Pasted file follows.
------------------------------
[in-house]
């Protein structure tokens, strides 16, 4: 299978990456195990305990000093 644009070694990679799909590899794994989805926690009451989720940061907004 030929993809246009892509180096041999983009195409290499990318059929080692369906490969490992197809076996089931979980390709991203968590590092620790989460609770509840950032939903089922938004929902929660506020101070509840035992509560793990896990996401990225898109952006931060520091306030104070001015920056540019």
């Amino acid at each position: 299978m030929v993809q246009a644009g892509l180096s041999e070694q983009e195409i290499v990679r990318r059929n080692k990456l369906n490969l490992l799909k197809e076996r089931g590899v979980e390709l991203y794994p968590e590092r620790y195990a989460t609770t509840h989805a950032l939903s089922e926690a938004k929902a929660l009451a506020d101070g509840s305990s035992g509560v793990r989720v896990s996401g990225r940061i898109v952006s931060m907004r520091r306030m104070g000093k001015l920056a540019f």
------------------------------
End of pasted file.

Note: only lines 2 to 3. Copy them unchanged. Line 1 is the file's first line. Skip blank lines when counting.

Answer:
């Protein structure tokens, strides 16, 4: 299978990456195990305990000093 644009070694990679799909590899794994989805926690009451989720940061907004 030929993809246009892509180096041999983009195409290499990318059929080692369906490969490992197809076996089931979980390709991203968590590092620790989460609770509840950032939903089922938004929902929660506020101070509840035992509560793990896990996401990225898109952006931060520091306030104070001015920056540019």
């Amino acid at each position: 299978m030929v993809q246009a644009g892509l180096s041999e070694q983009e195409i290499v990679r990318r059929n080692k990456l369906n490969l490992l799909k197809e076996r089931g590899v979980e390709l991203y794994p968590e590092r620790y195990a989460t609770t509840h989805a950032l939903s089922e926690a938004k929902a929660l009451a506020d101070g509840s305990s035992g509560v793990r989720v896990s996401g990225r940061i898109v952006s931060m907004r520091r306030m104070g000093k001015l920056a540019f």